Carved in Bone by Jefferson Bass

Summary (via the authors' website): "There is a patch of ground in Tennessee dedicated to the science of death, where human remains lie exposed to be studied for their secrets. The real-life scientist who founded the "Body Farm" has broken cold cases and revolutionized forensics . . . and now he spins an astonishing tale inspired by his own experiences."

Review: OK. So this blog has been going on for about a year now (in fact my one-year mark is in about two weeks; cool!), and in that time my reading has pretty much only been YA. But that's not how I envisioned things going down, originally. So I'm rather excited to be reviewing my first For-Adults type book today.

I really liked Carved in Bone. I liked being in Dr. Brockton's head; he's a good guy, trying to do the right thing, but also a regular human who makes mistakes sometimes.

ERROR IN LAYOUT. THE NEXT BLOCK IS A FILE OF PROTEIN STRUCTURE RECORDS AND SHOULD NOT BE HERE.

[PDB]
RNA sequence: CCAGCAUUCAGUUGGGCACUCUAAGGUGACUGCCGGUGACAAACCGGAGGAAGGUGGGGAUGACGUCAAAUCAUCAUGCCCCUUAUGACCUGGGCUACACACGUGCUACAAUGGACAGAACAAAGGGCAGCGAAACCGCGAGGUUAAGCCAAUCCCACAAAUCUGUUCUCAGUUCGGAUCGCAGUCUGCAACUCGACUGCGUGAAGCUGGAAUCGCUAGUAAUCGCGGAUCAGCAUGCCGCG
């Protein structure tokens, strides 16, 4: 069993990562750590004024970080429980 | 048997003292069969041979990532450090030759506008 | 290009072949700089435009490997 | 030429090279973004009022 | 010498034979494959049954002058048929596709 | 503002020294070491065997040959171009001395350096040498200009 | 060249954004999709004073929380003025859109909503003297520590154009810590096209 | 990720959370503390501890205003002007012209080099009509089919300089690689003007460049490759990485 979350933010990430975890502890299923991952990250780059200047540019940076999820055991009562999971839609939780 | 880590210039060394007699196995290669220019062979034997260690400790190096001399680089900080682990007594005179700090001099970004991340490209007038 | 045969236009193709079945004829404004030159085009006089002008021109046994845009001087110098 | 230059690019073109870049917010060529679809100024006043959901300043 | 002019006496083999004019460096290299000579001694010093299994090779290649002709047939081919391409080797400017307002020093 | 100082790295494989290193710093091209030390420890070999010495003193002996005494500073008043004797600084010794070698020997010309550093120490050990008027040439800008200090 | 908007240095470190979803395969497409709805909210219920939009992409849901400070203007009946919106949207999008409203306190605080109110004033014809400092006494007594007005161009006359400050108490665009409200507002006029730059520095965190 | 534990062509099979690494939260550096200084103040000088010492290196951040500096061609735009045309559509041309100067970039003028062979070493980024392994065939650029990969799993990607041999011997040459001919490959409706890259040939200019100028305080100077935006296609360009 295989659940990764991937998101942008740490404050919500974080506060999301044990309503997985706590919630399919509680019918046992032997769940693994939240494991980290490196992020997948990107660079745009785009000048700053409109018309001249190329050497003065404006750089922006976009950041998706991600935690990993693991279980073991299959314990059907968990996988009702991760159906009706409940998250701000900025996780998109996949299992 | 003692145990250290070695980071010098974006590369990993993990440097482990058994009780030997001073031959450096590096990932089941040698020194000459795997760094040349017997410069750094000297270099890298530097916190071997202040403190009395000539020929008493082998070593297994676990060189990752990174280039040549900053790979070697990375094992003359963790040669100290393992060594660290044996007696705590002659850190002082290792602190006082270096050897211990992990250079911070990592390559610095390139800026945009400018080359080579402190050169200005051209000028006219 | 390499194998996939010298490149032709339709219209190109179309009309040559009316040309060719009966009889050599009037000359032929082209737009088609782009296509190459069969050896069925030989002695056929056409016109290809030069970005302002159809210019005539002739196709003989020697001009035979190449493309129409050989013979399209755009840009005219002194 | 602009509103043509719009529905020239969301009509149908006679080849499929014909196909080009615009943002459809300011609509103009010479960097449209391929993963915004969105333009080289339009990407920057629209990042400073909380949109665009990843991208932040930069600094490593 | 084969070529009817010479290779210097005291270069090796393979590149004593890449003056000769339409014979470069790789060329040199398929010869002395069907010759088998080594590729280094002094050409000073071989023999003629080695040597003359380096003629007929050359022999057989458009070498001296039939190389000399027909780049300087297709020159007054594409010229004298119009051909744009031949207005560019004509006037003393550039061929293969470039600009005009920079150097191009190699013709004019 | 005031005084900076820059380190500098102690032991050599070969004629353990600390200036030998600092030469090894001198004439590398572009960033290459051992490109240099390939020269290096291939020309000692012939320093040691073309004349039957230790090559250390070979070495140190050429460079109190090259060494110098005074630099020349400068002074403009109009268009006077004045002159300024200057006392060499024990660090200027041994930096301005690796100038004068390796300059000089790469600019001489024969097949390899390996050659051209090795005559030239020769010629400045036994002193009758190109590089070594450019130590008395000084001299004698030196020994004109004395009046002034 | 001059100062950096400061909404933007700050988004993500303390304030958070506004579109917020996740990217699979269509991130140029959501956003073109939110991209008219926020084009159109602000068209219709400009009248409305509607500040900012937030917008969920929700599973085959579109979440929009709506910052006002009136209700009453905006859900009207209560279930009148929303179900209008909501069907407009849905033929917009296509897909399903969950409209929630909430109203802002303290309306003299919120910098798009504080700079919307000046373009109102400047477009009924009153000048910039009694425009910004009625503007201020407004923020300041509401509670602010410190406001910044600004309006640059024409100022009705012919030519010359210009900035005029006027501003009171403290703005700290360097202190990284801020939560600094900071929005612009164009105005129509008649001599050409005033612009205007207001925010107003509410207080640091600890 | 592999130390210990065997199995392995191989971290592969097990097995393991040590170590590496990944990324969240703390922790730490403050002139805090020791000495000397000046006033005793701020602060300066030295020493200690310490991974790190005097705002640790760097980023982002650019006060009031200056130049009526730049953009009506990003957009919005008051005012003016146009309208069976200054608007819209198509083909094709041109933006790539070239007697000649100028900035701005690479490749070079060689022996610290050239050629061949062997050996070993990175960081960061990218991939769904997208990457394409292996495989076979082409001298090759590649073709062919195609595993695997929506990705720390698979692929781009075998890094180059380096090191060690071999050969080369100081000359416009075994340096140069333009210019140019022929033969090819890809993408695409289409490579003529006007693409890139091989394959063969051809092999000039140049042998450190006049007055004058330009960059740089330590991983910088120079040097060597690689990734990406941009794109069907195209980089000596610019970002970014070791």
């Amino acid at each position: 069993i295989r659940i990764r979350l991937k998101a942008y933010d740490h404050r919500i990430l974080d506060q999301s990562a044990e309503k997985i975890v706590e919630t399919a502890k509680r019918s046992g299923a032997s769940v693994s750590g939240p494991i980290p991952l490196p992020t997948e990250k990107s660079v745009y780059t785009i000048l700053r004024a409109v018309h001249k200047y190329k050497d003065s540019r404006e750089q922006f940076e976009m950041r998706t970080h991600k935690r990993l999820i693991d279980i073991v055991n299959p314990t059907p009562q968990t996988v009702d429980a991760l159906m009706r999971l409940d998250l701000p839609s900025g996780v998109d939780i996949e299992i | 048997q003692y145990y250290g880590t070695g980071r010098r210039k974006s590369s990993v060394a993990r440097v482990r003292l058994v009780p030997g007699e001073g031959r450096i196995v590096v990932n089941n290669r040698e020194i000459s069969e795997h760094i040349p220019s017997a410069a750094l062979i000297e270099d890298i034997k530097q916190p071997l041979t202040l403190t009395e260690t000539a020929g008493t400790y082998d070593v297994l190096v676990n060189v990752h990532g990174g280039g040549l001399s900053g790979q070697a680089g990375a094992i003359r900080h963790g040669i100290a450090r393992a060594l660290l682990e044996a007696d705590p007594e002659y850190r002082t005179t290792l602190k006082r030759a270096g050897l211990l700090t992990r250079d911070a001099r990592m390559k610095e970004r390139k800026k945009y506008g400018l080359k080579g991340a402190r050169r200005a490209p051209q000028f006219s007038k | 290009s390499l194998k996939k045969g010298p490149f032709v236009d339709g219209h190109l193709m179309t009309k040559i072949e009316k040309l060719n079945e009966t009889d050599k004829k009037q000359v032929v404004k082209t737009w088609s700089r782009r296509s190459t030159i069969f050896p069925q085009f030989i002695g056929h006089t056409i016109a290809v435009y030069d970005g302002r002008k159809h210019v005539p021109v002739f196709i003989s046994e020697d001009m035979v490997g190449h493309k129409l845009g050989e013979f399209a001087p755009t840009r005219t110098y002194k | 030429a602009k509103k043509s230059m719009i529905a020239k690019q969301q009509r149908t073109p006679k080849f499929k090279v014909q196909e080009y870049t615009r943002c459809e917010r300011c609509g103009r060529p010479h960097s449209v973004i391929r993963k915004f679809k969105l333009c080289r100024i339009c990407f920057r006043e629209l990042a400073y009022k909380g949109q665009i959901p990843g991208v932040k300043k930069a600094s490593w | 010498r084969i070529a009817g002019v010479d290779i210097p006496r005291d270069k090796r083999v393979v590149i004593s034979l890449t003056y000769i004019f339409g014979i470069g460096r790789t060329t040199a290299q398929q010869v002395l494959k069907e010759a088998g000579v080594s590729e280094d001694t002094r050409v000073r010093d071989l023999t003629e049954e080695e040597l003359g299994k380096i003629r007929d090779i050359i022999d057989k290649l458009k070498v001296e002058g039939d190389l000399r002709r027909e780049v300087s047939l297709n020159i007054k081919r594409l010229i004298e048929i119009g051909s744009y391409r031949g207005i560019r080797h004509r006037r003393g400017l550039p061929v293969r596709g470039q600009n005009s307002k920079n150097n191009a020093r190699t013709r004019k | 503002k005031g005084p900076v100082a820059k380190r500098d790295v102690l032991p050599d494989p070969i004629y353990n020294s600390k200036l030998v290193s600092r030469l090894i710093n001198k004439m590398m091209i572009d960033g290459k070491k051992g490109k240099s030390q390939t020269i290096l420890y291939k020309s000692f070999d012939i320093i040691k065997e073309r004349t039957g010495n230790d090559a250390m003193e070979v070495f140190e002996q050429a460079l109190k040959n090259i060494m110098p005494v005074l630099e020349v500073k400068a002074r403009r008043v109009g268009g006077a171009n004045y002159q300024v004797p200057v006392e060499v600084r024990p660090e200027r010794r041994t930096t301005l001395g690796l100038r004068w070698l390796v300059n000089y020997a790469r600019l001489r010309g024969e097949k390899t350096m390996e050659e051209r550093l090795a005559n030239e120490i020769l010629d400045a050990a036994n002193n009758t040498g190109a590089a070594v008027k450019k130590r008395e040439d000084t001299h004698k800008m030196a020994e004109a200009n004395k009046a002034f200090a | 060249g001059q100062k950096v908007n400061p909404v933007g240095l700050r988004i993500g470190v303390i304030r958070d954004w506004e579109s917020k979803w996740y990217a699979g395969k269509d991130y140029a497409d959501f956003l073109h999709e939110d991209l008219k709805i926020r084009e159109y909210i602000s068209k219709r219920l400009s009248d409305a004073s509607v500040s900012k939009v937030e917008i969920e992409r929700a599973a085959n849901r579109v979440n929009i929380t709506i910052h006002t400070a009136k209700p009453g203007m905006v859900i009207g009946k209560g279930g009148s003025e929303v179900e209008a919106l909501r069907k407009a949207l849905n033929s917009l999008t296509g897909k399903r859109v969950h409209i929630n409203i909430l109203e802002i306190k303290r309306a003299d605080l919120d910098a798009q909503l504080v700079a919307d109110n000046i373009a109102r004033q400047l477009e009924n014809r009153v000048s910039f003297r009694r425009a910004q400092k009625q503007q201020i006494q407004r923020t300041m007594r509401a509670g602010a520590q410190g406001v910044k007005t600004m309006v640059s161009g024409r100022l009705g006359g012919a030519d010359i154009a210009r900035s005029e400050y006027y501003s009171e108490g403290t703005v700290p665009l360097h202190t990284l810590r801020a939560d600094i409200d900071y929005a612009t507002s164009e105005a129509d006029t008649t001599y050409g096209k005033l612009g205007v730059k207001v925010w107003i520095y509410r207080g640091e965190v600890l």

I thought the mystery was a little predictable, but still interesting. So that was good.

What I loved most about this book, though, was the kind of things I learned. I've always liked reading historical fiction because it's the best way for me to learn about history. As a school subject, it's my least favorite, but if I can read some accurate-type historical fiction, I can learn on the sly, as it were.

Carved in Bone was exactly the same. Reading it was fun because of how educational it is. One of the authors, Dr. William Bass, is an actual forensic anthropologist (just like Dr. Brennan!), so the details are all pretty much accurate. I feel all smart now!

In fact, in honor of this experience, I added a new shelf on Goodreads: I feel so smart now!

Goodreads Shelves: fluffy, i-feel-so-smart-now, i-have-the-ebook, pretentious


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